Tampa, Florida -- Joel Chandler, who spends his free time going into government buildings to file public records requests, is often rebuffed by government agencies.
Chandler, a public records advocate, says he believes public officials forget who they work for. He says the officials work for the public and the powers they have are powers people have granted to them.
The Polk School Board was the first agency Chandler asked for public records on. He asked for an insurance policy which was on-line. He says despite the fact the information was on-line the district violated the law. He says he was asked for personal information, they wanted to know why he wanted the records, and they asked for the request in writing all of which is not required by state law.
Chandler got those records, but when he asked for more specific insurance information the district refused and Chandler sued. He says when they got to court and the judge asked the district what its defense was, their attorney said essentially they didn't have one. According to Chandler the district acknowledged it knew he was entitled to the records, but didn't want to give the records to him.
The attorney for the school board, Wes Bridges, says while the board couldn't find a specific exemption in the law, it didn't believe the legislature wanted it to release the information Chandler requested. That was a costly mistake. The Polk School board has to pay $44,000 in legal fees in that case. Bridges says it was worth the money because it was protecting records it didn't think should be public.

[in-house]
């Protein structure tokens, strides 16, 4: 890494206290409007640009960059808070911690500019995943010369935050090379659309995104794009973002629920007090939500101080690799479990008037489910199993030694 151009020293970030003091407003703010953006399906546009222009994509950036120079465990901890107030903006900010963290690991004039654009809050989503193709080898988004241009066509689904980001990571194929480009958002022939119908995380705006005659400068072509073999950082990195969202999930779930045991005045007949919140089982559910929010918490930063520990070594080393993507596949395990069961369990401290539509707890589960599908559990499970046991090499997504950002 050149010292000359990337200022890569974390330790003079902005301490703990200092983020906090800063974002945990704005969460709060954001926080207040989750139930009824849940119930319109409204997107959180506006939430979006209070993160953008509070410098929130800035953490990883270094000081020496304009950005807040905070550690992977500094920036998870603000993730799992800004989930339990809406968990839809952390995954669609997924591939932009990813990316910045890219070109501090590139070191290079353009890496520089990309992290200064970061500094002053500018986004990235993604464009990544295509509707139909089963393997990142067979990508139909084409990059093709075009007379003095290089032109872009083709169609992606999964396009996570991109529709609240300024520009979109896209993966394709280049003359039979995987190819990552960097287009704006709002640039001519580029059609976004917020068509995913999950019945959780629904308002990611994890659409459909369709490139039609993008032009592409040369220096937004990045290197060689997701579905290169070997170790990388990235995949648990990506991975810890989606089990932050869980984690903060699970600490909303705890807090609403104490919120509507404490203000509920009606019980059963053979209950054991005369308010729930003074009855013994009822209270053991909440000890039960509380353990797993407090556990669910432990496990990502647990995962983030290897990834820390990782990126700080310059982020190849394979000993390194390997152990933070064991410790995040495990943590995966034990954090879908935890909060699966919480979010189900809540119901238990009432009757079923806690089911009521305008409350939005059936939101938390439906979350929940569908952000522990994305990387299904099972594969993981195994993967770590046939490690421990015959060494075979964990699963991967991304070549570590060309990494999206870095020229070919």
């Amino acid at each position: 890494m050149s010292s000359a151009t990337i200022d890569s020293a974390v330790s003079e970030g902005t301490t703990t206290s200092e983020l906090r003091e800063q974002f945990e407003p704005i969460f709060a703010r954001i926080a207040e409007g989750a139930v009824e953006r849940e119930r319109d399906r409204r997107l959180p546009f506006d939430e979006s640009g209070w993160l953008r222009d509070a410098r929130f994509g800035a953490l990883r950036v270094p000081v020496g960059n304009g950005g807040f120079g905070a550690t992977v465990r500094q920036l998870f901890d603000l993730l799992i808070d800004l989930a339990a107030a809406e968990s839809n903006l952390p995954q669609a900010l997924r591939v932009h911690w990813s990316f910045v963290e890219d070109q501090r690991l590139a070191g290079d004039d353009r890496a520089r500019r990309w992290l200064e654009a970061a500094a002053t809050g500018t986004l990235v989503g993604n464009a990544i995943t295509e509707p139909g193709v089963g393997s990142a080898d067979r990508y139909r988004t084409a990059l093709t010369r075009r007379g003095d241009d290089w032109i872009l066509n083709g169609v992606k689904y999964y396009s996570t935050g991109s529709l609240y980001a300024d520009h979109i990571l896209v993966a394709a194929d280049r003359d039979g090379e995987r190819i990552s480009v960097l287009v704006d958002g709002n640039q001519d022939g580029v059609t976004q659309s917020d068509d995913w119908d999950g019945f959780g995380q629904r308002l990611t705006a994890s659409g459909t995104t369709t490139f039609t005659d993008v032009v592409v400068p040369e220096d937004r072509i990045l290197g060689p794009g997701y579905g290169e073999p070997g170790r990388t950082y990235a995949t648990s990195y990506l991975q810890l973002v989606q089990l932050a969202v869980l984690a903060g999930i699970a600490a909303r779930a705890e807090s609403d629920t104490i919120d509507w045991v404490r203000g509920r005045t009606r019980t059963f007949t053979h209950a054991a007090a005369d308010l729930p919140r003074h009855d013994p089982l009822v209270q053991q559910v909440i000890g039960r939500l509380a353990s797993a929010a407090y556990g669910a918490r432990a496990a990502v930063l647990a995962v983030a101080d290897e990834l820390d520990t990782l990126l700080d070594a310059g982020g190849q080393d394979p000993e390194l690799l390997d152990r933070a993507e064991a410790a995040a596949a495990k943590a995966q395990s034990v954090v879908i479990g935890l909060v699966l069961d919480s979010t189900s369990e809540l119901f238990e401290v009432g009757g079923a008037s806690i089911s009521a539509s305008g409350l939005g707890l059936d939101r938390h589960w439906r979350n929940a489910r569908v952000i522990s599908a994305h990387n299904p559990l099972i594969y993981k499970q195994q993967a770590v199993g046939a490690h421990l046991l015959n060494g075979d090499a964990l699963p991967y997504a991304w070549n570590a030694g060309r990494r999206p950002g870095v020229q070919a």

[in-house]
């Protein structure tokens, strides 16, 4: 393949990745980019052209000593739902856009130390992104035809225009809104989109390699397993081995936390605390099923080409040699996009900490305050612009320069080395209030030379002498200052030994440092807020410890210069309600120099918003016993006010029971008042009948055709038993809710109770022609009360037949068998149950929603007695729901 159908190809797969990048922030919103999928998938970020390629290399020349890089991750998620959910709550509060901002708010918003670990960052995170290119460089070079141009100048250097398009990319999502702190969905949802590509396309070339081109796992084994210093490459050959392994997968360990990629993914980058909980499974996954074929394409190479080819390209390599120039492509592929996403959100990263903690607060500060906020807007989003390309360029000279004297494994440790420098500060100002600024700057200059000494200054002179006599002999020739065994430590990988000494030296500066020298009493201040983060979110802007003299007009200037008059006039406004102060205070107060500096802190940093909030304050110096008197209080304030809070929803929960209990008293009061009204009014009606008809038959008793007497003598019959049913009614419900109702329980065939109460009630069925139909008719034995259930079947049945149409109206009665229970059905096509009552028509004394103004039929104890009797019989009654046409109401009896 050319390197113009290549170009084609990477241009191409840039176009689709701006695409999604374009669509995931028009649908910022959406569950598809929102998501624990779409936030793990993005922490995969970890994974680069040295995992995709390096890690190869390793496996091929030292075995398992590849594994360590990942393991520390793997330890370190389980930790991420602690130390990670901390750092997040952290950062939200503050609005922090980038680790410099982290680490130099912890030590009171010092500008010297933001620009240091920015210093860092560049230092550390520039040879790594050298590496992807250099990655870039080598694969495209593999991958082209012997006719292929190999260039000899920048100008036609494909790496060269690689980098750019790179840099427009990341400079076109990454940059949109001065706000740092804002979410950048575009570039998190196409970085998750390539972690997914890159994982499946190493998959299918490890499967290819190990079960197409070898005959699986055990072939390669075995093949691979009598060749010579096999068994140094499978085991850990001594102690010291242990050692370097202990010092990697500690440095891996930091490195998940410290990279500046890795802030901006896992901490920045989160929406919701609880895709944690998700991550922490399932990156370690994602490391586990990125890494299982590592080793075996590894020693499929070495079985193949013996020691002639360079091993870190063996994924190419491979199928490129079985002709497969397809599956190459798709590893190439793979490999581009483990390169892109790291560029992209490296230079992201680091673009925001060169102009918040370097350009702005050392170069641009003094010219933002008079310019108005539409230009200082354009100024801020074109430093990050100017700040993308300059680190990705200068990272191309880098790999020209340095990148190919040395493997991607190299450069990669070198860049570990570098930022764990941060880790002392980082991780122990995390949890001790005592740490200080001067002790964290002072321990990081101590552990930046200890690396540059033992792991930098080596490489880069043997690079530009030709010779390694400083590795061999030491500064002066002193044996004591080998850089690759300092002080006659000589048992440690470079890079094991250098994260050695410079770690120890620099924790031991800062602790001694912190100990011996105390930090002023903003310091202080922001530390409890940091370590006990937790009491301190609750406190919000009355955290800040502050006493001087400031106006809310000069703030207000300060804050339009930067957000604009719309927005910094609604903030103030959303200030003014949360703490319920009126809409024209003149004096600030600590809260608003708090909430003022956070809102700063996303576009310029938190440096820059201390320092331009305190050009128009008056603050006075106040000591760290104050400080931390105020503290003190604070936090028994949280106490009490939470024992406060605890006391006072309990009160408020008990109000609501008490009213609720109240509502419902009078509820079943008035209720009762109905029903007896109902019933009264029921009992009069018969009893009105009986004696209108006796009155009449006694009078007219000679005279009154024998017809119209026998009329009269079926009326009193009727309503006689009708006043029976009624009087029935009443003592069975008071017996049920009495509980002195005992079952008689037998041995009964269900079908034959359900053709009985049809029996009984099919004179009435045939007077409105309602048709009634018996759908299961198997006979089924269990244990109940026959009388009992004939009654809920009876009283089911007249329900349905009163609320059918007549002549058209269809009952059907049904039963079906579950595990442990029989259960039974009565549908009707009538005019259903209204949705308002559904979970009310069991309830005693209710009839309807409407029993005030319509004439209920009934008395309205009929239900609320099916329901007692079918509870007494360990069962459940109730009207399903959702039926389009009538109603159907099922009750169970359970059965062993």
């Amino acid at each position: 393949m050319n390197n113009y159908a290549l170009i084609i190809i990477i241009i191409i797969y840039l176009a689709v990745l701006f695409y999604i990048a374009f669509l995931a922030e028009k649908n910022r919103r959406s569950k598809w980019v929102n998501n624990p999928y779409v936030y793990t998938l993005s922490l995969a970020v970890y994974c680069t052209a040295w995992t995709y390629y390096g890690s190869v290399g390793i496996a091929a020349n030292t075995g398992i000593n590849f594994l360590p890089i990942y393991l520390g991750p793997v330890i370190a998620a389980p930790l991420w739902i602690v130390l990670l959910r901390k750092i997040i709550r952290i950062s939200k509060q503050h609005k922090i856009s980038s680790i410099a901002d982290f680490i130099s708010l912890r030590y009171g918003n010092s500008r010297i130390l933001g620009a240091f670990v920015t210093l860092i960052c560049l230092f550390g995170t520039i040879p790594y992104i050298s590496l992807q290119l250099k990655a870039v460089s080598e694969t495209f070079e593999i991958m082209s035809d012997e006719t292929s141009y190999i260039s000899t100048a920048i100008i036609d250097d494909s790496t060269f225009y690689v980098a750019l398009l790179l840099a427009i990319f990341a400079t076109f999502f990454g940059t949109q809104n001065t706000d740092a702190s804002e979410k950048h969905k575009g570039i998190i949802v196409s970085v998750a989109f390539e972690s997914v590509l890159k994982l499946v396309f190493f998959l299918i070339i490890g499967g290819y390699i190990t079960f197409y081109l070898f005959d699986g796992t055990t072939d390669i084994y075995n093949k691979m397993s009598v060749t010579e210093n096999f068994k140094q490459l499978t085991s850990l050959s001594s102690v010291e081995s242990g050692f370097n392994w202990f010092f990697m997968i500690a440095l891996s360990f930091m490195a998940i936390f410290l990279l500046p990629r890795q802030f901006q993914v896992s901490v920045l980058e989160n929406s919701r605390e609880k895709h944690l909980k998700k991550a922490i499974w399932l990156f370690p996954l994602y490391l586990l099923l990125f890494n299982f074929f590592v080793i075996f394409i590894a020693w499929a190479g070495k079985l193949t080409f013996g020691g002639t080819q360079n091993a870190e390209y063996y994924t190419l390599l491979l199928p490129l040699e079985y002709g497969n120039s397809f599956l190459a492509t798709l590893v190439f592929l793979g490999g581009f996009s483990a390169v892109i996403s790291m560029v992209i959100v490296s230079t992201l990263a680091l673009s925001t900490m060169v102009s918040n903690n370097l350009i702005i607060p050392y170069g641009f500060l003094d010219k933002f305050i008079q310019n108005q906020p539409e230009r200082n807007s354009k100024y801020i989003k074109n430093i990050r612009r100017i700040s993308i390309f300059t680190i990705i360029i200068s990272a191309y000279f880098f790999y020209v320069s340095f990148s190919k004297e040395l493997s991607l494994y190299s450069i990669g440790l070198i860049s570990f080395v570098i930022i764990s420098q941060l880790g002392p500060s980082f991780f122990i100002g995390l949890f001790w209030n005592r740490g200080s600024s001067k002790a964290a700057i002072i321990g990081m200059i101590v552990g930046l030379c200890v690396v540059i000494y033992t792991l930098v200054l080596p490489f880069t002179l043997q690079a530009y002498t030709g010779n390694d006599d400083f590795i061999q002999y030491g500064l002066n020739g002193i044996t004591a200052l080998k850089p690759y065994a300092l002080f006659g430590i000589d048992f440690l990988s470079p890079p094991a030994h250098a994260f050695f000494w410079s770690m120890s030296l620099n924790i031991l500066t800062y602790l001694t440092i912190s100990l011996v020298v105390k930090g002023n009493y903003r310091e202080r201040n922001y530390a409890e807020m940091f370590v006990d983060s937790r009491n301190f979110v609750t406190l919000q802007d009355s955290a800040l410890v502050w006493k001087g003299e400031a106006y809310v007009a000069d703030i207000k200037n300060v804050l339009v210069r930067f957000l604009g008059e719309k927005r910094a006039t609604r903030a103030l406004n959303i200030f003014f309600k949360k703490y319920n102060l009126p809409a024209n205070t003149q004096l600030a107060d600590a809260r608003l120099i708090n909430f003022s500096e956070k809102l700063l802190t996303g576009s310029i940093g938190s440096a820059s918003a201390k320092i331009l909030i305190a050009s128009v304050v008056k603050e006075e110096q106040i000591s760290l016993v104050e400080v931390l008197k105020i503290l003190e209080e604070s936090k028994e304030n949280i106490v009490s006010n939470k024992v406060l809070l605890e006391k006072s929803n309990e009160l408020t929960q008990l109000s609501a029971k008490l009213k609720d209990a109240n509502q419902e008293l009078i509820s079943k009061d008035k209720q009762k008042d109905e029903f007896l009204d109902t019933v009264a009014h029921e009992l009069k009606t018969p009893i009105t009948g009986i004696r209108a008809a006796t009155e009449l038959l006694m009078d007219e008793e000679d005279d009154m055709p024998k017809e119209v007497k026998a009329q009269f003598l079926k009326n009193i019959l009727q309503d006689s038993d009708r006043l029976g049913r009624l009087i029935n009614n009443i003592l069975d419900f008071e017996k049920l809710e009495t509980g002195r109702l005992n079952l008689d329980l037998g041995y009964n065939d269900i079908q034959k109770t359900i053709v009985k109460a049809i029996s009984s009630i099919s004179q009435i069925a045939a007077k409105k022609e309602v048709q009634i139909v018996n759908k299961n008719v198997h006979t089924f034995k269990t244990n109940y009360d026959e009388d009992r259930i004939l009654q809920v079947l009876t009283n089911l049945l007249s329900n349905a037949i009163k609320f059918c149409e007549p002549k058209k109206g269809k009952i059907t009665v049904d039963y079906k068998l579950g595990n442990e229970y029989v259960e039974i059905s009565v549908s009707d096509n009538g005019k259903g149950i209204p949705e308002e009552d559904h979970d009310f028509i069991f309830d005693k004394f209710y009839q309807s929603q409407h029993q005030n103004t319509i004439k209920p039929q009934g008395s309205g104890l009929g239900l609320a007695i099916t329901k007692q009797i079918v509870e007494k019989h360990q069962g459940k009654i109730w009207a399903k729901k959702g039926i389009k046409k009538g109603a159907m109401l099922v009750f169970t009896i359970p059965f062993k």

Chandler's attorney, Gregg Thomas, is one of the foremost first amendment attorneys in the country. He says when a government agency violates the law and a citizen sues, the governmental agency has to pay attorney fees.
Every time Thomas wins a public records case for Chandler taxpayers have to pay his fees in addition to the fees they have paid the lawyer representing the government. Thomas says it is amazing that government doesn't want to follow the law.
In addition to going after governments that refuse to give up public records, Chandler is also going after governments that charge excessive fees to discourage citizens from getting documents that rightfully belong to them.
For example, Chandler made a request to the Lakeland Police Department for a one page document that should have cost $.15. However he was charged more than $23 for crime analysis by the department even though he didn't ask for crime analysis. Now he is suing the department, which he says could cost the public big bucks.
Chandler says he has tried to reason with the department. He says he has had conversations with the Chief and the department attorney, but they have decided they are just going to litigate.
What's that costing you? More than $100,000 in the cases Chandler has won against several governmental agencies. Estimates another $100,000 the Lakeland case and the city of Venice had to pay more than $700,000 in legal fees for a sunshine law violation in the past two years. That amounts to almost a million dollars in attorney fees paid out because governmental agencies won't comply with the law.
Chandler says there is no apparent reason the governments won't turn over documents except for the fact they don't want to comply. And when it comes to the fines, he says the bureaucrats don't care because it is OPM, other people's money, which comes from the taxpayers.
And the taxpayers, who have a constitutional right to see public records, are either shut out or have to force governmental agencies to spend thousands and thousands of public dollars to try to keep information from the public that is rightfully theirs.